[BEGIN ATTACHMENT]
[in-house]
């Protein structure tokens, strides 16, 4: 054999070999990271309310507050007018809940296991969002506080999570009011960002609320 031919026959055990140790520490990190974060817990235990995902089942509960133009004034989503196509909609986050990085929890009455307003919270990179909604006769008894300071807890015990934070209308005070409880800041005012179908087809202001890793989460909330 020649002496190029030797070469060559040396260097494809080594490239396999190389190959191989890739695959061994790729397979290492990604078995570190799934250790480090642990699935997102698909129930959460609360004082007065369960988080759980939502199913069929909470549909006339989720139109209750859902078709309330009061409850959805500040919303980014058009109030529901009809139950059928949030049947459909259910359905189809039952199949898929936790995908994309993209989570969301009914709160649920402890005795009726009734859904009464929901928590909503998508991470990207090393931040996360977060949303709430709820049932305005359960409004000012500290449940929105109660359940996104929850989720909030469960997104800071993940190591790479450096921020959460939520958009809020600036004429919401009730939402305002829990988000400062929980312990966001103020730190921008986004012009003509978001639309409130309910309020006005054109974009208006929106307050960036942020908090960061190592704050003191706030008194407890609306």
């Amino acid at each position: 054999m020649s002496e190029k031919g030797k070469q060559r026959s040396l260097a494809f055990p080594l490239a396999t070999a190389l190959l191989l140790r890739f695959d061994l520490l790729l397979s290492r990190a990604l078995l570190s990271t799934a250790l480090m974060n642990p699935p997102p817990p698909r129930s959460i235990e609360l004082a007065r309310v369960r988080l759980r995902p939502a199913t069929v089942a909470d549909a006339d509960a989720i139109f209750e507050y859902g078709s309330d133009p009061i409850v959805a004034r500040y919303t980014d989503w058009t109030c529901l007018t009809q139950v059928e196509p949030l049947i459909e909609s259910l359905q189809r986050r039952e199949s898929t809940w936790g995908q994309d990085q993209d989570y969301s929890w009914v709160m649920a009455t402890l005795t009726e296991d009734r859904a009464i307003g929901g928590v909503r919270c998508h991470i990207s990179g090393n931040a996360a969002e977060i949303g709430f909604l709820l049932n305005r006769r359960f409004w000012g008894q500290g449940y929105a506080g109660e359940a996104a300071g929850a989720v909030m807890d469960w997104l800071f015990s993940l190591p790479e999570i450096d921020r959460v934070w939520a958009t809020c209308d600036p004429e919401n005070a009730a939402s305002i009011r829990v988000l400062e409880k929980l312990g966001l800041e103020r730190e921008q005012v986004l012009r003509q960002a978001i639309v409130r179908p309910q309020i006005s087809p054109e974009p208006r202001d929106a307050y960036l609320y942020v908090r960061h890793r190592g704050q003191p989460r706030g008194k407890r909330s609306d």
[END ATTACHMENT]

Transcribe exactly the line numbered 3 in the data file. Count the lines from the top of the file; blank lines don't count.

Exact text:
């Amino acid at each position: 054999m020649s002496e190029k031919g030797k070469q060559r026959s040396l260097a494809f055990p080594l490239a396999t070999a190389l190959l191989l140790r890739f695959d061994l520490l790729l397979s290492r990190a990604l078995l570190s990271t799934a250790l480090m974060n642990p699935p997102p817990p698909r129930s959460i235990e609360l004082a007065r309310v369960r988080l759980r995902p939502a199913t069929v089942a909470d549909a006339d509960a989720i139109f209750e507050y859902g078709s309330d133009p009061i409850v959805a004034r500040y919303t980014d989503w058009t109030c529901l007018t009809q139950v059928e196509p949030l049947i459909e909609s259910l359905q189809r986050r039952e199949s898929t809940w936790g995908q994309d990085q993209d989570y969301s929890w009914v709160m649920a009455t402890l005795t009726e296991d009734r859904a009464i307003g929901g928590v909503r919270c998508h991470i990207s990179g090393n931040a996360a969002e977060i949303g709430f909604l709820l049932n305005r006769r359960f409004w000012g008894q500290g449940y929105a506080g109660e359940a996104a300071g929850a989720v909030m807890d469960w997104l800071f015990s993940l190591p790479e999570i450096d921020r959460v934070w939520a958009t809020c209308d600036p004429e919401n005070a009730a939402s305002i009011r829990v988000l400062e409880k929980l312990g966001l800041e103020r730190e921008q005012v986004l012009r003509q960002a978001i639309v409130r179908p309910q309020i006005s087809p054109e974009p208006r202001d929106a307050y960036l609320y942020v908090r960061h890793r190592g704050q003191p989460r706030g008194k407890r909330s609306d």